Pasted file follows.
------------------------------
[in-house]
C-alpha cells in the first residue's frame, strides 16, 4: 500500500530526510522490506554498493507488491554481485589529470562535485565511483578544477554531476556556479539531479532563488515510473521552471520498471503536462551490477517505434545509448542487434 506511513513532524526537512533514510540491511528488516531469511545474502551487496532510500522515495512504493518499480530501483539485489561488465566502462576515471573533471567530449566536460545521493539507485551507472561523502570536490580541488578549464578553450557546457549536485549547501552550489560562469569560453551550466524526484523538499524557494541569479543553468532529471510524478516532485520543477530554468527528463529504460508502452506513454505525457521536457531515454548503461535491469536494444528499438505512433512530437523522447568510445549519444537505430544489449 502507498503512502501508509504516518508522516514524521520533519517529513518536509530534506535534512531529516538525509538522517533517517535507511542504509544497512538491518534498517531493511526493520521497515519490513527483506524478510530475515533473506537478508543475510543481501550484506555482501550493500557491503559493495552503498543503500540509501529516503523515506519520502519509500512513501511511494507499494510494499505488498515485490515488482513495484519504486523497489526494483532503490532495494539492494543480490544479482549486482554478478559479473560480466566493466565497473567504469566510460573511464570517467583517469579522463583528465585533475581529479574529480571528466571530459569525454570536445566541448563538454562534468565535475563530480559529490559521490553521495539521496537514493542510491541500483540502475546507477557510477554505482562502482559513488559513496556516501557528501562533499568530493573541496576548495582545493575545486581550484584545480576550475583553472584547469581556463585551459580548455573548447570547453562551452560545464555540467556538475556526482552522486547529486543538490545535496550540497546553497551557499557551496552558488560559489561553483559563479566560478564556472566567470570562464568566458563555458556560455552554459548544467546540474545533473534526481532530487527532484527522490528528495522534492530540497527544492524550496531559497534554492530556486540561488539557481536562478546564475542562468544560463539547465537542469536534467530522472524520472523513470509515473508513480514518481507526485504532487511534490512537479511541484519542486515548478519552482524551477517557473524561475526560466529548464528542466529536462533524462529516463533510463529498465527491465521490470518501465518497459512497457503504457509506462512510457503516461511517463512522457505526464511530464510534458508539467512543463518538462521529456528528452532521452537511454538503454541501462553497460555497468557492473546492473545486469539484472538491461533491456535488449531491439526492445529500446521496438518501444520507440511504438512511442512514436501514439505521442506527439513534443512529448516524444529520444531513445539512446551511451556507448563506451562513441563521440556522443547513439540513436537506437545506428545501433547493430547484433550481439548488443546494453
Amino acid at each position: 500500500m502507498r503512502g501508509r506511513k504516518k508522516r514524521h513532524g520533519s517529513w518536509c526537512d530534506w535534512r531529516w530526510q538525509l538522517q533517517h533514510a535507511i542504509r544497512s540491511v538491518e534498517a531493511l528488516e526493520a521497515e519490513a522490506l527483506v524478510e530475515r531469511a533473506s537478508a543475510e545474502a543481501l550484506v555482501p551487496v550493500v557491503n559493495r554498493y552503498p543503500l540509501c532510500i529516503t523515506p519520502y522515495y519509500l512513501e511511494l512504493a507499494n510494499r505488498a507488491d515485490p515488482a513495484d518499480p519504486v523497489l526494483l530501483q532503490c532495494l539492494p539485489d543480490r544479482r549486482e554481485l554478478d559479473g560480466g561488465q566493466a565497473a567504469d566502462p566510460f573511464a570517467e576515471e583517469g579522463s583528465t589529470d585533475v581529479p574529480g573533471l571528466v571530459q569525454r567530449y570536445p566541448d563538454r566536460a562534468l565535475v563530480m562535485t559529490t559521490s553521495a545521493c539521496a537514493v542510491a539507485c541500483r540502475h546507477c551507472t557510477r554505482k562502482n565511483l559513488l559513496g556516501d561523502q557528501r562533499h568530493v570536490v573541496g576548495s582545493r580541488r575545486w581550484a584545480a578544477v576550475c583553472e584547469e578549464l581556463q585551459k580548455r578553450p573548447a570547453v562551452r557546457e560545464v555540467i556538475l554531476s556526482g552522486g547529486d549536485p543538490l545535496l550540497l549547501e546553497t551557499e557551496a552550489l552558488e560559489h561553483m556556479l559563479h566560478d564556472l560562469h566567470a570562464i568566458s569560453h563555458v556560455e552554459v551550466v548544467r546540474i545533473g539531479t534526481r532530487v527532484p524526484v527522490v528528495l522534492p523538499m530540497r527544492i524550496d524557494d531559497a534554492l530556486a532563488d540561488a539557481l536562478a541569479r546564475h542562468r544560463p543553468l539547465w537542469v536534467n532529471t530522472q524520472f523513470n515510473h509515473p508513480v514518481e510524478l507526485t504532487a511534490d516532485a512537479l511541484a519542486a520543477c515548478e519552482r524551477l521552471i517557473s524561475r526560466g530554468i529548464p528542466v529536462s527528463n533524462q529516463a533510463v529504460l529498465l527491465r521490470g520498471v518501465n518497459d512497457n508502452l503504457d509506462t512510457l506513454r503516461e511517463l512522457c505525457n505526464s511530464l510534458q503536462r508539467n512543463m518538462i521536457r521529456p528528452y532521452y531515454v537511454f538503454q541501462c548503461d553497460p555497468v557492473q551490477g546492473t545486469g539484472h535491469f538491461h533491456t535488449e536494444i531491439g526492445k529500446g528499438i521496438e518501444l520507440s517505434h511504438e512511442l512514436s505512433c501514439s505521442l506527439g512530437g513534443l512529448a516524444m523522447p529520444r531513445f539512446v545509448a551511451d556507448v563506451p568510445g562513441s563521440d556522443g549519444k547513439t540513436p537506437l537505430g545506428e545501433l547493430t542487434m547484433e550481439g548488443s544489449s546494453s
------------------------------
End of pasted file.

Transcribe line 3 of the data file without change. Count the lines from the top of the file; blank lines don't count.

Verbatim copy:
Amino acid at each position: 500500500m502507498r503512502g501508509r506511513k504516518k508522516r514524521h513532524g520533519s517529513w518536509c526537512d530534506w535534512r531529516w530526510q538525509l538522517q533517517h533514510a535507511i542504509r544497512s540491511v538491518e534498517a531493511l528488516e526493520a521497515e519490513a522490506l527483506v524478510e530475515r531469511a533473506s537478508a543475510e545474502a543481501l550484506v555482501p551487496v550493500v557491503n559493495r554498493y552503498p543503500l540509501c532510500i529516503t523515506p519520502y522515495y519509500l512513501e511511494l512504493a507499494n510494499r505488498a507488491d515485490p515488482a513495484d518499480p519504486v523497489l526494483l530501483q532503490c532495494l539492494p539485489d543480490r544479482r549486482e554481485l554478478d559479473g560480466g561488465q566493466a565497473a567504469d566502462p566510460f573511464a570517467e576515471e583517469g579522463s583528465t589529470d585533475v581529479p574529480g573533471l571528466v571530459q569525454r567530449y570536445p566541448d563538454r566536460a562534468l565535475v563530480m562535485t559529490t559521490s553521495a545521493c539521496a537514493v542510491a539507485c541500483r540502475h546507477c551507472t557510477r554505482k562502482n565511483l559513488l559513496g556516501d561523502q557528501r562533499h568530493v570536490v573541496g576548495s582545493r580541488r575545486w581550484a584545480a578544477v576550475c583553472e584547469e578549464l581556463q585551459k580548455r578553450p573548447a570547453v562551452r557546457e560545464v555540467i556538475l554531476s556526482g552522486g547529486d549536485p543538490l545535496l550540497l549547501e546553497t551557499e557551496a552550489l552558488e560559489h561553483m556556479l559563479h566560478d564556472l560562469h566567470a570562464i568566458s569560453h563555458v556560455e552554459v551550466v548544467r546540474i545533473g539531479t534526481r532530487v527532484p524526484v527522490v528528495l522534492p523538499m530540497r527544492i524550496d524557494d531559497a534554492l530556486a532563488d540561488a539557481l536562478a541569479r546564475h542562468r544560463p543553468l539547465w537542469v536534467n532529471t530522472q524520472f523513470n515510473h509515473p508513480v514518481e510524478l507526485t504532487a511534490d516532485a512537479l511541484a519542486a520543477c515548478e519552482r524551477l521552471i517557473s524561475r526560466g530554468i529548464p528542466v529536462s527528463n533524462q529516463a533510463v529504460l529498465l527491465r521490470g520498471v518501465n518497459d512497457n508502452l503504457d509506462t512510457l506513454r503516461e511517463l512522457c505525457n505526464s511530464l510534458q503536462r508539467n512543463m518538462i521536457r521529456p528528452y532521452y531515454v537511454f538503454q541501462c548503461d553497460p555497468v557492473q551490477g546492473t545486469g539484472h535491469f538491461h533491456t535488449e536494444i531491439g526492445k529500446g528499438i521496438e518501444l520507440s517505434h511504438e512511442l512514436s505512433c501514439s505521442l506527439g512530437g513534443l512529448a516524444m523522447p529520444r531513445f539512446v545509448a551511451d556507448v563506451p568510445g562513441s563521440d556522443g549519444k547513439t540513436p537506437l537505430g545506428e545501433l547493430t542487434m547484433e550481439g548488443s544489449s546494453s